However, even with a custom job you may still experience large delays: if the restore time is only scheduled to run between 5AM to 8AM, and the last restored file still has a large number of uncommitted transactions, it will still take a long time to restore this final log file. So you need to look at the schedules of jobs running on the server and what data is needed for reports to make sure you are not left with a large .tuf file at the end of the process.

Outside of using the database as a reporting database, some people may think that they can run CHECKDB on a log shipped database. Unfortunately this is not the case, and you will either have to run on the production server or a BACKUP/RESTORE of the primary database. You also need to be careful about which version you are restoring to: you cannot RESTORE with STANDBY to a later version of SQL Server. This happened to a colleague of mine when he was trying to set up log shipping, a time consuming mistake that is probably made quite frequently, especially as it is possible to log ship to a later build using the NORECOVERY option. Another popular myth is that running the primary database in the bulk logged recovery model will make the backup files smaller. This is not true.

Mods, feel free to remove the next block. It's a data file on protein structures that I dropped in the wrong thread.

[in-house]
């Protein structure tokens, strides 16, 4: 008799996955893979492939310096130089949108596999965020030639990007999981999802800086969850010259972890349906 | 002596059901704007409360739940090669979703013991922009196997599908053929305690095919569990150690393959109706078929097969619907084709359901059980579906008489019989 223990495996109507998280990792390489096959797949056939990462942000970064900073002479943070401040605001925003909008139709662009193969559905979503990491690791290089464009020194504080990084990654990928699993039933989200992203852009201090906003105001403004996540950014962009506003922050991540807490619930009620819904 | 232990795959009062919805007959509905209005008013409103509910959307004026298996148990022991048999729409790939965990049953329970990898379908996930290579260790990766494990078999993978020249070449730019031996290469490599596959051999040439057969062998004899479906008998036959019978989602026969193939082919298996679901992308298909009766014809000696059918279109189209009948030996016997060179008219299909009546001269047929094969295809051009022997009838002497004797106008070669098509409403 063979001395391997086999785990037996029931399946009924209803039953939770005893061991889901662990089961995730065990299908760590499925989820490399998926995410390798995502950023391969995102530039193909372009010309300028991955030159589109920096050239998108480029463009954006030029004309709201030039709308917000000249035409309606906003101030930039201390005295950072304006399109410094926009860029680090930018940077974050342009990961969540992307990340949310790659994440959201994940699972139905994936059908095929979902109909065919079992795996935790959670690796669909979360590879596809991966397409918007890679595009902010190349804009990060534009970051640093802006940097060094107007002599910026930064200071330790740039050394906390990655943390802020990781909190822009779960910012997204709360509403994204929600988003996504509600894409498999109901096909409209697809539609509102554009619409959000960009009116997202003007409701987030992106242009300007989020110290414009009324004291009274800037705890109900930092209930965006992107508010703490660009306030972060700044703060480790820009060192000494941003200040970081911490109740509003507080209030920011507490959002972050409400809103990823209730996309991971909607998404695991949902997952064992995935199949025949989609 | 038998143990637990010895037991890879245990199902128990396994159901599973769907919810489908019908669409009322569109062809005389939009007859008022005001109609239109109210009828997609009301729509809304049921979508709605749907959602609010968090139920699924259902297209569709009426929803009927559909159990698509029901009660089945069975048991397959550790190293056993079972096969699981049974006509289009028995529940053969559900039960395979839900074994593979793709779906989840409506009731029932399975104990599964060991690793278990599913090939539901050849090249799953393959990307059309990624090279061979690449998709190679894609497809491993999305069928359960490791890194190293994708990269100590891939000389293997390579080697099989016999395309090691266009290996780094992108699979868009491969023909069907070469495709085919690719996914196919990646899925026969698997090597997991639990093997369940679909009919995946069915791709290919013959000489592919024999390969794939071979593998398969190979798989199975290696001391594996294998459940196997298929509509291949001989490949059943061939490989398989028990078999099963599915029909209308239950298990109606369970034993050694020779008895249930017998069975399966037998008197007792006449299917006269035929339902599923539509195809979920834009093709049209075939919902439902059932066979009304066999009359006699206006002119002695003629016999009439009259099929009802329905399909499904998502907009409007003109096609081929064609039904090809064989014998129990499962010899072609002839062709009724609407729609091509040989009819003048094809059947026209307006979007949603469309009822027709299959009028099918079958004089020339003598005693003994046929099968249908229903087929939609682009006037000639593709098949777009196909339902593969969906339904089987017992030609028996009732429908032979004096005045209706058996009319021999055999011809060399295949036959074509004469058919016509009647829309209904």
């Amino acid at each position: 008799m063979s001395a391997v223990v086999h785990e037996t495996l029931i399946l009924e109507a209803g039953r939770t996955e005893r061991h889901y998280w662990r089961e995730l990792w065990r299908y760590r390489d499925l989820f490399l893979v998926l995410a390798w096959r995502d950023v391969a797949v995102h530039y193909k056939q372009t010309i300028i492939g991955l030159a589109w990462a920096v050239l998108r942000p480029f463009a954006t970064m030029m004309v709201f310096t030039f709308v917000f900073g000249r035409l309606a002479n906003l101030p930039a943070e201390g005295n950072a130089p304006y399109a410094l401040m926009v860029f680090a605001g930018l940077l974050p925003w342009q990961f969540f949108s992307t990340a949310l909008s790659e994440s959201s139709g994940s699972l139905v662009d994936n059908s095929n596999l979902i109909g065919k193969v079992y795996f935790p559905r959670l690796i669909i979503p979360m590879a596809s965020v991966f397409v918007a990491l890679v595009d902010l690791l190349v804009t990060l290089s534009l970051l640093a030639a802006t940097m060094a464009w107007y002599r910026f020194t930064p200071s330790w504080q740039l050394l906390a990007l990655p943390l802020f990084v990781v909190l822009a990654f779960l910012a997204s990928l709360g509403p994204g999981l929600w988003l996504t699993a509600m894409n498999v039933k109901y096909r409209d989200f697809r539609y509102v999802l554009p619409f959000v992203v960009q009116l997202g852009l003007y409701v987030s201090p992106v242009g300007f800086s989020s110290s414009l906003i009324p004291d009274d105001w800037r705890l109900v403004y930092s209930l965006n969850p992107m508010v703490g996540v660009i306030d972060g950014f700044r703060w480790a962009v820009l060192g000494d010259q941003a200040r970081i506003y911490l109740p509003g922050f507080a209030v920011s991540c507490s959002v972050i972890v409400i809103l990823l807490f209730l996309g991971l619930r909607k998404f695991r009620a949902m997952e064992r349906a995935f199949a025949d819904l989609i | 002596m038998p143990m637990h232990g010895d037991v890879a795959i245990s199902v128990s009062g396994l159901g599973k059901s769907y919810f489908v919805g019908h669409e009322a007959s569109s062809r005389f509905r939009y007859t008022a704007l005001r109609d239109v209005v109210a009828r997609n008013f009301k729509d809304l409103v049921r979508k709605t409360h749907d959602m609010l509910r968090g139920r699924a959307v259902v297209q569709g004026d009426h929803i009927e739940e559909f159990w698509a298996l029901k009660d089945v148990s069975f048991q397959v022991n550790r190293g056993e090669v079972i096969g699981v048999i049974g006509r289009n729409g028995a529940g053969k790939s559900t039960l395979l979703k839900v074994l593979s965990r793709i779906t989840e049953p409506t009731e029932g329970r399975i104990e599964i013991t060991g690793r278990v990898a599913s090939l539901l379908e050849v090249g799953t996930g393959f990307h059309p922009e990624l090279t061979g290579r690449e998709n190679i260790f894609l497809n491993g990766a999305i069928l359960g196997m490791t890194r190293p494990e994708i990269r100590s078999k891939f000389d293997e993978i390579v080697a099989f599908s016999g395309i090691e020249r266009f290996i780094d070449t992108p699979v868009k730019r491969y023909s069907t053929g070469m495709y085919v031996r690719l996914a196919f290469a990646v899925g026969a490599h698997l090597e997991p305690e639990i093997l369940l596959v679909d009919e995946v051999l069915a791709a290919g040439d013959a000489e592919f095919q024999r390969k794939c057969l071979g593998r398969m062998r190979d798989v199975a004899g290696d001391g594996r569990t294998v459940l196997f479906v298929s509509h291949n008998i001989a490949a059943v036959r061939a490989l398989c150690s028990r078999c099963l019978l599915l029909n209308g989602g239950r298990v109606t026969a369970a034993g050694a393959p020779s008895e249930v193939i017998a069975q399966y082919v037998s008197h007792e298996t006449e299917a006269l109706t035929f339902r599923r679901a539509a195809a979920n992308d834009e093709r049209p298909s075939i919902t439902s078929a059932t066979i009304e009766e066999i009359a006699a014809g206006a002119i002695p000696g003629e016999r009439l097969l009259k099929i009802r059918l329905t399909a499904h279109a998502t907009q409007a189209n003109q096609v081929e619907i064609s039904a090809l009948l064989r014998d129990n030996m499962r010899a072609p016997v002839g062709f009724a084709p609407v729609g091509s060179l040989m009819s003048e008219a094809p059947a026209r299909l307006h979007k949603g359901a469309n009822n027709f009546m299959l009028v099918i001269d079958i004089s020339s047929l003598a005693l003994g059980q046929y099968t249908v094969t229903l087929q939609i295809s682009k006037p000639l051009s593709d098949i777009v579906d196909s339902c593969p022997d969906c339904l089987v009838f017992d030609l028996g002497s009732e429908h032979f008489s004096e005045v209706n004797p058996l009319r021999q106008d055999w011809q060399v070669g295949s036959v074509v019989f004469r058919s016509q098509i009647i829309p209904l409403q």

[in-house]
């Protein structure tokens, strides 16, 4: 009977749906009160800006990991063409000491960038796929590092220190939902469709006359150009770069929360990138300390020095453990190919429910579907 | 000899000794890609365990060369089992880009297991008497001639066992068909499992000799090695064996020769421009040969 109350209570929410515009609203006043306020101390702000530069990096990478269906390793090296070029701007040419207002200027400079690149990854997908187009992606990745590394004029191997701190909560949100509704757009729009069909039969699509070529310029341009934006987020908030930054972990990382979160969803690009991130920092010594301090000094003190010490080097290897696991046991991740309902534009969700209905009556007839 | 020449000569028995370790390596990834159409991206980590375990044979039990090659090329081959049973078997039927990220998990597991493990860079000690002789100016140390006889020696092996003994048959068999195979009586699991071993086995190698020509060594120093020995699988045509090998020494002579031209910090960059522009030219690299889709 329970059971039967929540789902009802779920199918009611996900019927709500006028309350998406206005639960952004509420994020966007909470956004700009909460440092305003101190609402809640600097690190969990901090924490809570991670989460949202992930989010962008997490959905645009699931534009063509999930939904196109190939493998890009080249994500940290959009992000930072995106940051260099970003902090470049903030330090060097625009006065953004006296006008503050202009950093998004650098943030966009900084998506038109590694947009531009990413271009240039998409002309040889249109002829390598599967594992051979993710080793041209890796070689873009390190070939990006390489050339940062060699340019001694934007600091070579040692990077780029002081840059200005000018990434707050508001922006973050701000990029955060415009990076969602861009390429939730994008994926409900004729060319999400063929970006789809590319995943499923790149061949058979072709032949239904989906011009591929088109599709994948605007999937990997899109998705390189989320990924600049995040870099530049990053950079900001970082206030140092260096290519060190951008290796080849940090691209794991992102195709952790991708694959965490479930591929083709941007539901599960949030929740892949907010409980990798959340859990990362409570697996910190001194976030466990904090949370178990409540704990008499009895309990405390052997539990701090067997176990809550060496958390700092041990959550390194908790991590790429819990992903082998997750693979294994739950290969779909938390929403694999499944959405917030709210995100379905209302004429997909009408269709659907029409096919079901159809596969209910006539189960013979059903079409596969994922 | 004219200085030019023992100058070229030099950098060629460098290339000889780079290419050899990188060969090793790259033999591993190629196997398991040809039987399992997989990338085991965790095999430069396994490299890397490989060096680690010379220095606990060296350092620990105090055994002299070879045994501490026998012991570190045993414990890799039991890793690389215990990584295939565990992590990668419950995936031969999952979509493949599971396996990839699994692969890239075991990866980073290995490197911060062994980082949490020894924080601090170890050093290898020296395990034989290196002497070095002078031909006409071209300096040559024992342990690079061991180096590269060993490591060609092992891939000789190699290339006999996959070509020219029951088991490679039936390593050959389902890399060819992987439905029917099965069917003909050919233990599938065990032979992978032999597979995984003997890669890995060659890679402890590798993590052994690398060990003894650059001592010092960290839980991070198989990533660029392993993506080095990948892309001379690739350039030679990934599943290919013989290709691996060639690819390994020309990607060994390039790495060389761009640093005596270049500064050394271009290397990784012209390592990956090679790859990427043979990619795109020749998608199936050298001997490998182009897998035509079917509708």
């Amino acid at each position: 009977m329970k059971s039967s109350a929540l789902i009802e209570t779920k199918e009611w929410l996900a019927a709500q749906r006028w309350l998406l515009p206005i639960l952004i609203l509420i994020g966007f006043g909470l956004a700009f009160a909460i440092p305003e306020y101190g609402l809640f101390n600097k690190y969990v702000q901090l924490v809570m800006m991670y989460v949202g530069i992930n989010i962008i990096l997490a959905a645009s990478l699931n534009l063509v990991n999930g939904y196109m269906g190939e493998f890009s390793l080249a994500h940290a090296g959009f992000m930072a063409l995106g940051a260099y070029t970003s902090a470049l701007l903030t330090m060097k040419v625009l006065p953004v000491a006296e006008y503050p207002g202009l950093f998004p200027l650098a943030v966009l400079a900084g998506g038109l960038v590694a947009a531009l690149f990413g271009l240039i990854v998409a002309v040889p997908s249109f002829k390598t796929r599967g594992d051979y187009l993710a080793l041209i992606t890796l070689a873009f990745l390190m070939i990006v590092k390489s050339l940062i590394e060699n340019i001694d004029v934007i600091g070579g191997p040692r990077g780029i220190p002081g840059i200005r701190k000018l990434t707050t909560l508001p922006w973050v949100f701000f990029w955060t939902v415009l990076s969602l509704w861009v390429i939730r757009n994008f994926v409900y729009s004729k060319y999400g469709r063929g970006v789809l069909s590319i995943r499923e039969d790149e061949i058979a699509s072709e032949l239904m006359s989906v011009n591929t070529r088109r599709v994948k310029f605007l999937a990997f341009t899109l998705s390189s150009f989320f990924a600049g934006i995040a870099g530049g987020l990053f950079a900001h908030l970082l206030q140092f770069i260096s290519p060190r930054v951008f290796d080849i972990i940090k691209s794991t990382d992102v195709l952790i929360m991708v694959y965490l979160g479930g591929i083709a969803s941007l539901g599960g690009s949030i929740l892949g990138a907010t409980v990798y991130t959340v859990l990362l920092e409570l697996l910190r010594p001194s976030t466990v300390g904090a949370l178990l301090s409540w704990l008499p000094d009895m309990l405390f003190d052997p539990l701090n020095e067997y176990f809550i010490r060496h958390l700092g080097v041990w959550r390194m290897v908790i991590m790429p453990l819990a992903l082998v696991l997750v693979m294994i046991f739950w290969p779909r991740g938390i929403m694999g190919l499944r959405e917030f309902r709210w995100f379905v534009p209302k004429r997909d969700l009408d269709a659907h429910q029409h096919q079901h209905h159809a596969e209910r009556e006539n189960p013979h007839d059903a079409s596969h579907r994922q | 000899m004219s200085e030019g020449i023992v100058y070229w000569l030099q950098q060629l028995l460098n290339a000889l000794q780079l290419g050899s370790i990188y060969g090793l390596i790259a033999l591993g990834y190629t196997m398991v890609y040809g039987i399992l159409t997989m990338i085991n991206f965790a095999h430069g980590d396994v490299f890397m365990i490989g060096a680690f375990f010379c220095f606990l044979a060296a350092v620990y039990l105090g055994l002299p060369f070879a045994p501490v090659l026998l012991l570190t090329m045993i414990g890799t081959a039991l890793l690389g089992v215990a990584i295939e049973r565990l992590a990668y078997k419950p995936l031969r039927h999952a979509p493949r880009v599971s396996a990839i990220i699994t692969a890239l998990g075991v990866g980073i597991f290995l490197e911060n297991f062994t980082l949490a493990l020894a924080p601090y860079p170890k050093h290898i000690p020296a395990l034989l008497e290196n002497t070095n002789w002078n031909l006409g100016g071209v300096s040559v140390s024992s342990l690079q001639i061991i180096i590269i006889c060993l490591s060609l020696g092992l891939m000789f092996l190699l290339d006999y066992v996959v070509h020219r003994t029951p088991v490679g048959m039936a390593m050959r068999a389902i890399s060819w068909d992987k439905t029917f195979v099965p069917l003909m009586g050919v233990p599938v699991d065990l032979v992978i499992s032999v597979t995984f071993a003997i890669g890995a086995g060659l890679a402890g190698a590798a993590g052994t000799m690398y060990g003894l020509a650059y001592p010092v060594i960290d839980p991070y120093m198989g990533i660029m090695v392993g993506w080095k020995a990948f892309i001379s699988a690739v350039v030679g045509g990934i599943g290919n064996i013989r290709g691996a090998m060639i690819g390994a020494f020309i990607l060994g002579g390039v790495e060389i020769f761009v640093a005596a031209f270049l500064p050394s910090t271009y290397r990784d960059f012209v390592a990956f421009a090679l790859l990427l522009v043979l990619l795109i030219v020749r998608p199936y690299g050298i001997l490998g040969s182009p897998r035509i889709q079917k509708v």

Ultimately, using a log shipped copy of a database for reporting purposes is perfectly feasible, providing you know the limitations of the technology and if it will fit into your needs. Despite these limitations, it is by no means a bad technology: in fact logshipping really is a good option in the right circumstance, it might just not be right for your reporting needs. You’ll never have your secondary database available for reporting 24/7, and unless your database is very small with relatively low activity occurring, you’ll probably have to manage restore times with a custom restore job. So you’ll need to manage the expectations of the users when implementing a read-only copy of the database. But don’t let that put you off: in the right situation, using a log-shipped read-only database for your reporting needs is quick and straightforward to set up and is very robust.

Author: Richie Lee

Full time computer guy, part time runner. Full time Dad, part time blogger. Pokémon Nut. Writer of fractured sentences. Maker of the best damn macaroni cheese you've ever tasted.

3 thoughts on “Log Shipping: It’s Better Than Bad It’s Good!”